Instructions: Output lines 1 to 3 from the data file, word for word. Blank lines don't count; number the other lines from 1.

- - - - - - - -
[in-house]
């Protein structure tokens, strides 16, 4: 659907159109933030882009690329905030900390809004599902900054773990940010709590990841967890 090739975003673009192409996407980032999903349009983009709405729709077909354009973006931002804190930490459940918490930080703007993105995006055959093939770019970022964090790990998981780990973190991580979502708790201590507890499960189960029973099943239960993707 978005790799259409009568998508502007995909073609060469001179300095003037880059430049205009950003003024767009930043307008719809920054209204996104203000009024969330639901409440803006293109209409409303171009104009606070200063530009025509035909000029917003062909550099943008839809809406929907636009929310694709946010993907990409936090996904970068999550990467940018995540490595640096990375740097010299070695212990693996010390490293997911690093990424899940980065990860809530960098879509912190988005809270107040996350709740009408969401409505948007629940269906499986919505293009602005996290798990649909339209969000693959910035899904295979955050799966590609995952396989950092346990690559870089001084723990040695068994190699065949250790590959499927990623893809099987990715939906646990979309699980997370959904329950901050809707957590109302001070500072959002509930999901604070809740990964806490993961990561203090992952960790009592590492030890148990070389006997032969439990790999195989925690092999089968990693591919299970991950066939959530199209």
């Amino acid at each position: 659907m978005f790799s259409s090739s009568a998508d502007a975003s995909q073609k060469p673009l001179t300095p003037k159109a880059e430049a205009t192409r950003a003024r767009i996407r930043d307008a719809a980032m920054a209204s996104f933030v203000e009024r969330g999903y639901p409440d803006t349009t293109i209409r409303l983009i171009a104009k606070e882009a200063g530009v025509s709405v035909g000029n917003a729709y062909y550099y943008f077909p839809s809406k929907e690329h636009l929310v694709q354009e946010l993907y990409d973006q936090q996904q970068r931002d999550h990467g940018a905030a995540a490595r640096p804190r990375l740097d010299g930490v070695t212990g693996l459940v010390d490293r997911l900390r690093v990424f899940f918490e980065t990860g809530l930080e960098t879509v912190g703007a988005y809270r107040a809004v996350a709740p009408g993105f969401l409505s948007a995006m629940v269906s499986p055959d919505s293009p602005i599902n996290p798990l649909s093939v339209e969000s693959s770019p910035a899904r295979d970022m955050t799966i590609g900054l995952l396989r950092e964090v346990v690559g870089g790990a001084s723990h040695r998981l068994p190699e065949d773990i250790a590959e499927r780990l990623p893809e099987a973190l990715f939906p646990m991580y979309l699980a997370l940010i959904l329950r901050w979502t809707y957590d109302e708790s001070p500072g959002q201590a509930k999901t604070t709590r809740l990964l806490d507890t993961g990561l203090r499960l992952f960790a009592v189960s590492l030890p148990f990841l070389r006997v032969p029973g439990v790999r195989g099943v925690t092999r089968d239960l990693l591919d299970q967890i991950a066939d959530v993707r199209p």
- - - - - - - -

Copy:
[in-house]
């Protein structure tokens, strides 16, 4: 659907159109933030882009690329905030900390809004599902900054773990940010709590990841967890 090739975003673009192409996407980032999903349009983009709405729709077909354009973006931002804190930490459940918490930080703007993105995006055959093939770019970022964090790990998981780990973190991580979502708790201590507890499960189960029973099943239960993707 978005790799259409009568998508502007995909073609060469001179300095003037880059430049205009950003003024767009930043307008719809920054209204996104203000009024969330639901409440803006293109209409409303171009104009606070200063530009025509035909000029917003062909550099943008839809809406929907636009929310694709946010993907990409936090996904970068999550990467940018995540490595640096990375740097010299070695212990693996010390490293997911690093990424899940980065990860809530960098879509912190988005809270107040996350709740009408969401409505948007629940269906499986919505293009602005996290798990649909339209969000693959910035899904295979955050799966590609995952396989950092346990690559870089001084723990040695068994190699065949250790590959499927990623893809099987990715939906646990979309699980997370959904329950901050809707957590109302001070500072959002509930999901604070809740990964806490993961990561203090992952960790009592590492030890148990070389006997032969439990790999195989925690092999089968990693591919299970991950066939959530199209």
């Amino acid at each position: 659907m978005f790799s259409s090739s009568a998508d502007a975003s995909q073609k060469p673009l001179t300095p003037k159109a880059e430049a205009t192409r950003a003024r767009i996407r930043d307008a719809a980032m920054a209204s996104f933030v203000e009024r969330g999903y639901p409440d803006t349009t293109i209409r409303l983009i171009a104009k606070e882009a200063g530009v025509s709405v035909g000029n917003a729709y062909y550099y943008f077909p839809s809406k929907e690329h636009l929310v694709q354009e946010l993907y990409d973006q936090q996904q970068r931002d999550h990467g940018a905030a995540a490595r640096p804190r990375l740097d010299g930490v070695t212990g693996l459940v010390d490293r997911l900390r690093v990424f899940f918490e980065t990860g809530l930080e960098t879509v912190g703007a988005y809270r107040a809004v996350a709740p009408g993105f969401l409505s948007a995006m629940v269906s499986p055959d919505s293009p602005i599902n996290p798990l649909s093939v339209e969000s693959s770019p910035a899904r295979d970022m955050t799966i590609g900054l995952l396989r950092e964090v346990v690559g870089g790990a001084s723990h040695r998981l068994p190699e065949d773990i250790a590959e499927r780990l990623p893809e099987a973190l990715f939906p646990m991580y979309l699980a997370l940010i959904l329950r901050w979502t809707y957590d109302e708790s001070p500072g959002q201590a509930k999901t604070t709590r809740l990964l806490d507890t993961g990561l203090r499960l992952f960790a009592v189960s590492l030890p148990f990841l070389r006997v032969p029973g439990v790999r195989g099943v925690t092999r089968d239960l990693l591919d299970q967890i991950a066939d959530v993707r199209p």